POPSTAR: NEVER STOP NEVER STOPPING (7.5 out of 10) Directed by Akiva Schaffer, Jorma Taccone; Written by Andy Samberg, Akiva Schaffer, Jorma Taccone Starring Andy Samberg, Jorma Taccone, Akiva Schaffer, Tim Meadows, Sarah Silverman,Imogen Poots, Maya Rudolph, Justin Timberlake, Will Arnett; Running time 86 minutes; Rated R for "some graphic nudity, language throughout, sexual content and drug use"; In wide release June 3, 2016.
The jokes fly as fast as the beats and rhymes do in this musical mockumentary following the lives of Conner4Real (Sandberg) and his fellow Lonely Island members (Schaffer and Taccone). Employing a "more is more" ethic of joke telling, they throw everything they can at the wall at a breakneck pace in hope some of it sticks.
Most of it does, which makes this fun for the less than an hour and a half you'll be in your seat here. And while the film is produced by Judd Apatow, this does what Apatow is never able to do and edit down to only the funny. The film's comic timing is perfect in this sense in that it doesn't overstay its welcome and focuses on what works.
But this isn't without its problems. The plot (as if it matters?) of Conner failing after abandoning his childhood friends and eventual reconciliation is completely predictable. But we didn't come for the plot. We came for the laughs and the music. And that's the second problem. The songs here are a tad underwhelming. The genius levels present in previous Lonely Island hits like the Oscar-nominated "Everything is Awesome", Emmy-nominated "Dick in a Box", or even "I'm On a Boat", "I Just Had Sex", or "Lazy Sunday" just aren't here. Some of the songs are funny, but because they have to spend half the film under the assumption Conner has a terrible, failed album that no one likes, we get blasted with intentionally terrible songs.
Luckily the film is buoyed up by its supporting cast, as Sandberg, Schaffer and Tacconne are only somewhat engaging as leads. Leading the way are comedy vets Tim Meadows and Sarah Silverman as Conner's manager and publicist, respectively. Meadows even gets his own story arc and is the moral compass of the film, as he himself deals with his past as the forgotten fourth member of Tony! Toni! Tone!.
The film also enjoys a steady cavalcade of celebrity cameos in true mockumentary fashion as artists from Questlove to A$AP Rocky to Usher to Pharrell Williams all talk about the influence of Conner4Real and his former group The Style Boyz. In true Lonely Island fashion, they also unite with musical artists like P!nk and Adam Levine on some of their songs, which provide some of the best parts of the film.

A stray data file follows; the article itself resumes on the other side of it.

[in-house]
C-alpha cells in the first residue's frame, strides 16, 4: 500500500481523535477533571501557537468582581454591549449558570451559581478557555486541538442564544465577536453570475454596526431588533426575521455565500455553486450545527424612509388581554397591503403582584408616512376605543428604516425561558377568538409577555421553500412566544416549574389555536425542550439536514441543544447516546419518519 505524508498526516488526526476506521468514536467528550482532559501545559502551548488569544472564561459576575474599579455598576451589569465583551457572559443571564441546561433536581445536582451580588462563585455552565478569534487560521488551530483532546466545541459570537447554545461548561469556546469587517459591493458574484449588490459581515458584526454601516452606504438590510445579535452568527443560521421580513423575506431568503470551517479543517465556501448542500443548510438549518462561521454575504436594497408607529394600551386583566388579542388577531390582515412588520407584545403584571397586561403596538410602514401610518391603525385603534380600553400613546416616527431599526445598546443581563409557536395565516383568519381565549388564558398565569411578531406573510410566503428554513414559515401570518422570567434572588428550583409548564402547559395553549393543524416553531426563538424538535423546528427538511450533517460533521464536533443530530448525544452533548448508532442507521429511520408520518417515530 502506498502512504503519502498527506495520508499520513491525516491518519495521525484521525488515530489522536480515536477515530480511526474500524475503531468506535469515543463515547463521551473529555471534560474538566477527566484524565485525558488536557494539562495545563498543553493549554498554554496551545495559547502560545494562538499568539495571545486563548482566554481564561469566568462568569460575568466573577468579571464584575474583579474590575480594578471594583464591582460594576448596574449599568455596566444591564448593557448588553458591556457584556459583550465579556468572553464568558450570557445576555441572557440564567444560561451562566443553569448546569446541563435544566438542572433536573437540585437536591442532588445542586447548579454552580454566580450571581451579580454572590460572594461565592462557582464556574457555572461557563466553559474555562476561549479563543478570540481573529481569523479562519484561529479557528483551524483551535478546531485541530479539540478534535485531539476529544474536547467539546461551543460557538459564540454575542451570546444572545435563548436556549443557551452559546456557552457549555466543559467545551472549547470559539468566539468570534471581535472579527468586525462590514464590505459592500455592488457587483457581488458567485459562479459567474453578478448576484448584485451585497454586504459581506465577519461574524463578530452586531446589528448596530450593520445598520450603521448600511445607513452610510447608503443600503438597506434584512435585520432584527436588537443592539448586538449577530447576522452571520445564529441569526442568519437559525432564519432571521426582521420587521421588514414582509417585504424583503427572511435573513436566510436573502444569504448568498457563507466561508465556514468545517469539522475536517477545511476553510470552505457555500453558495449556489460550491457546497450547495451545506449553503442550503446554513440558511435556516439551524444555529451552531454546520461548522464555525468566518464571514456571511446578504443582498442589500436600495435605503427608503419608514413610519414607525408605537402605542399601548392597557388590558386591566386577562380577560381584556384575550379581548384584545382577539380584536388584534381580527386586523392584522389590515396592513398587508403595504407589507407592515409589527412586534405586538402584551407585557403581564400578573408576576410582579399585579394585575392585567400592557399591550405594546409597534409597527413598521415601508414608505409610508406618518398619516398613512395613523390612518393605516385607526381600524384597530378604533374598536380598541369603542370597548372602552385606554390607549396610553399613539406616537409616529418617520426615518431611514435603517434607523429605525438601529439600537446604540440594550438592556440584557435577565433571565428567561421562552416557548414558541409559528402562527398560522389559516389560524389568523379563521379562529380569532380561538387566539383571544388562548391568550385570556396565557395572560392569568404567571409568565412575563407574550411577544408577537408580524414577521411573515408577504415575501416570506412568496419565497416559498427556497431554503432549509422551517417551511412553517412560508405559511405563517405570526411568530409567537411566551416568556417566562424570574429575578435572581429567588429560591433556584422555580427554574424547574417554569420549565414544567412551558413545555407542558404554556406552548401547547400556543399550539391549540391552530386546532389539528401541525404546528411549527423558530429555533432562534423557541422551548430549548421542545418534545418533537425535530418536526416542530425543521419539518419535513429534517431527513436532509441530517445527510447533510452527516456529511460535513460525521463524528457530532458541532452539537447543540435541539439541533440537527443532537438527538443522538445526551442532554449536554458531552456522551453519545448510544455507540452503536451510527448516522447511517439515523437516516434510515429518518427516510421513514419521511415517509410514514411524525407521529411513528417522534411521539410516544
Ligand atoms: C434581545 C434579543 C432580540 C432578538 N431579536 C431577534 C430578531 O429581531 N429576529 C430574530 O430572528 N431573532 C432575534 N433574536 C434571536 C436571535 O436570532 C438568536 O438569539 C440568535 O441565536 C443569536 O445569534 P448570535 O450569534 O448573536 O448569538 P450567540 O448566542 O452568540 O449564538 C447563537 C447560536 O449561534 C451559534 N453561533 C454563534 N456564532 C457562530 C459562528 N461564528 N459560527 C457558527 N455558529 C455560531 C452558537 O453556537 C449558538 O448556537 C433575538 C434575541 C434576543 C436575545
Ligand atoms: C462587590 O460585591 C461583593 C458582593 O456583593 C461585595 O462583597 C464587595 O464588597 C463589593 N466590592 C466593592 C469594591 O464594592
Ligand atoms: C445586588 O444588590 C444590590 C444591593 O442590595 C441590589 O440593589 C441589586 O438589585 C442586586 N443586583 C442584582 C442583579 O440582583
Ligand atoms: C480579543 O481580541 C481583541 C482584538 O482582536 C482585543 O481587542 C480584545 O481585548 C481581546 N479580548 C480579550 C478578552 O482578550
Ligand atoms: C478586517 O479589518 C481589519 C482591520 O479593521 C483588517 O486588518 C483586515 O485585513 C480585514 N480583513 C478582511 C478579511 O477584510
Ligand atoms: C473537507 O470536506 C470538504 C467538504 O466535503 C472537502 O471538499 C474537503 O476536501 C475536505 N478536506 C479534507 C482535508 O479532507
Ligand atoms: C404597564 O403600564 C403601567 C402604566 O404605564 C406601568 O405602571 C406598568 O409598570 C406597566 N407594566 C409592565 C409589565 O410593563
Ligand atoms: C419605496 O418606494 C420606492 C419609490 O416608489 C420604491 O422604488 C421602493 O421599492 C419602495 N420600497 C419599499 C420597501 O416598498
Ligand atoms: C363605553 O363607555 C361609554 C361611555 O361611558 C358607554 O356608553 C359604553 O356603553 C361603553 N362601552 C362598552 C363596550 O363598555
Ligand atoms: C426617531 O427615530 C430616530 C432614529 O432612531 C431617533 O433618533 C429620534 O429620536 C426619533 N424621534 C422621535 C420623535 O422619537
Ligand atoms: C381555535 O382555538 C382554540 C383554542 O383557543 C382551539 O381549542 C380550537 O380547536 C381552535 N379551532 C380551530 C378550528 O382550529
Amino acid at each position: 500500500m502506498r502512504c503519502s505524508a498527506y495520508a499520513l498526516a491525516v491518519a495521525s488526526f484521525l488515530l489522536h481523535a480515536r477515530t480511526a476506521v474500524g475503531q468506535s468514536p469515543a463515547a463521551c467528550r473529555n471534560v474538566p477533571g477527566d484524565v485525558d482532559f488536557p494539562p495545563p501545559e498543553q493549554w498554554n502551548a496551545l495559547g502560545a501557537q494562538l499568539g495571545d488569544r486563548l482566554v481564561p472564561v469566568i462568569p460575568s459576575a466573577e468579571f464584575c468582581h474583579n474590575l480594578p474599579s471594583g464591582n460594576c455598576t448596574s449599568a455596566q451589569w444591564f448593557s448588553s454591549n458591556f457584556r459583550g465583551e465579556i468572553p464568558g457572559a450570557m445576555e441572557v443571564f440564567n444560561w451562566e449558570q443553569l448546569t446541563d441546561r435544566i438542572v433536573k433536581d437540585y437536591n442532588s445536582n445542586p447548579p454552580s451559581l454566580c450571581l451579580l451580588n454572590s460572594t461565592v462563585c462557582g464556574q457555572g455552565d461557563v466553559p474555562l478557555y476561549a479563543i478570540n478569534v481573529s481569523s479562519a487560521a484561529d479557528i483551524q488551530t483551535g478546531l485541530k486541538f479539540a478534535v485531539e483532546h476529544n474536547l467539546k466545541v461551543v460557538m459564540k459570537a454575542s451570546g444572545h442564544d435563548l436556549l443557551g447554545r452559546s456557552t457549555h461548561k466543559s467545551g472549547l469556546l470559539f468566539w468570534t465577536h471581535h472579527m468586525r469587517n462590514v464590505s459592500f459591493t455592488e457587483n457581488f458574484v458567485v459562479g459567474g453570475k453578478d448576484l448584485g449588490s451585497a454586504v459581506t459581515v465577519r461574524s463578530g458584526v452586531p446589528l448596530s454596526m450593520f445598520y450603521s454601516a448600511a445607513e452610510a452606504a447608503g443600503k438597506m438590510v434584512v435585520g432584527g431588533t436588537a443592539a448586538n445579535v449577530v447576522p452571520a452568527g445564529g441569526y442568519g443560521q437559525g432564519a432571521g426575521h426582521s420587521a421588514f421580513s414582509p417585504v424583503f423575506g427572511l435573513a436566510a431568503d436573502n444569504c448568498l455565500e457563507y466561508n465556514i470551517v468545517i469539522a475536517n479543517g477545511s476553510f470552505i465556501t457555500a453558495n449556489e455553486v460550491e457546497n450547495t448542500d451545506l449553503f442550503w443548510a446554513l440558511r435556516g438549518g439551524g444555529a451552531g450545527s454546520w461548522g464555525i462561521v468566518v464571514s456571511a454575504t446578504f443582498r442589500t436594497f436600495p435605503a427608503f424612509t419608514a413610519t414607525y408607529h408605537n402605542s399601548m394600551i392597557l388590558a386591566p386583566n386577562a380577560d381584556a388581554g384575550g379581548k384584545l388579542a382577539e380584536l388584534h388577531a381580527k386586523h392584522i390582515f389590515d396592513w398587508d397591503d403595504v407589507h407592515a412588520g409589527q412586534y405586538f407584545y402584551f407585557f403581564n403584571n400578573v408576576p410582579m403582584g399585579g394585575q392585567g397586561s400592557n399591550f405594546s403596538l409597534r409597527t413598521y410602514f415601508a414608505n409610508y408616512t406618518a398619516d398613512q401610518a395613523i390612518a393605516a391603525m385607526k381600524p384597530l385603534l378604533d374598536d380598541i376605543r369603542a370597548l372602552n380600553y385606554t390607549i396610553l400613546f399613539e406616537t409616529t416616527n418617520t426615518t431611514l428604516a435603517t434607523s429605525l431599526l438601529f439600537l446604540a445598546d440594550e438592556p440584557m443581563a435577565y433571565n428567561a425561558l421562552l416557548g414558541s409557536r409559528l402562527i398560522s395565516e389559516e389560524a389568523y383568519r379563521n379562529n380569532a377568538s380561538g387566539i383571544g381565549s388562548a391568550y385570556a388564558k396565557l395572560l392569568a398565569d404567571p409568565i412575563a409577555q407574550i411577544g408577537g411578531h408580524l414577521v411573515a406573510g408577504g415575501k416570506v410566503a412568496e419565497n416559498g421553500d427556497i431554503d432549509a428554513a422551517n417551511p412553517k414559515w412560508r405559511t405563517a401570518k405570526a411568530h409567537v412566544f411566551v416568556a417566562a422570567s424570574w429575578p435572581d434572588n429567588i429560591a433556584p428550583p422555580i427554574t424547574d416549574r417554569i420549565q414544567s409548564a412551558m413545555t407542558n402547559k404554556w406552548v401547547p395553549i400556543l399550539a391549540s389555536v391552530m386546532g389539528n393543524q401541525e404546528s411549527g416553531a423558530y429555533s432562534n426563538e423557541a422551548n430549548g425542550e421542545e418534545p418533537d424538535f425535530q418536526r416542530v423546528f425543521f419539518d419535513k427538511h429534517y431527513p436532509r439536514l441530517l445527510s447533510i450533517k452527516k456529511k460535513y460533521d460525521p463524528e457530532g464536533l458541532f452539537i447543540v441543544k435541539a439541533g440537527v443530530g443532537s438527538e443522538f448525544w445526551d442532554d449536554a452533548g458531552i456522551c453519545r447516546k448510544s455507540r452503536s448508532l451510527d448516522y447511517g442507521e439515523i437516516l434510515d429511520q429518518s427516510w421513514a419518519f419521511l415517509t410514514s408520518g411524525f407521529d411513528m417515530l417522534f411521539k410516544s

All of this blends into a spot-on satire of the state of today's music industry and celebrity-obsessed culture, right down to creating a fake TMZ stand-in led by a manic Will Arnett receiving pitches from the likes of Mike Birbiglia and Eric Andre. A great segment of the movie happens when multiple documentary crews all show up at the same awards show and everyone gets confused which cameras they're playing to.
It also lampoons Connor's enormous 32-person entourage, who include Justin Timberlake as his personal chef in the best part of the movie, and Danny Strong (Buffy the Vampire Slayer, Gilmore Girls) as a "perspective enhancer"-- a shorter guy who stands next to Connor at red carpet events so he looks taller.
Bill Hader also shows up all too briefly as a hapless guitar tech. And Maya Rudolph plays a self-important brand ambassador for an appliance company who wants to distribute Connor's next album with their high tech appliances. Shades of the backlash over U2's last album automatically downloading to iTunes are felt here as they only briefly stop to ask if that isn't creepy or an invasion of privacy.
While this film throws everything at the wall in the hope that some of it sticks, most of it does. Audiences may find themselves missing the next joke because they're laughing too hard at the last one, but you should enjoy yourself if you don't take it too seriously. . . and aren't offended by drugs, homophobia, or long, lingering shots of male genitalia. This isn't quite "This is Spinal Tap" level material, but it's close.
7.5 out of 10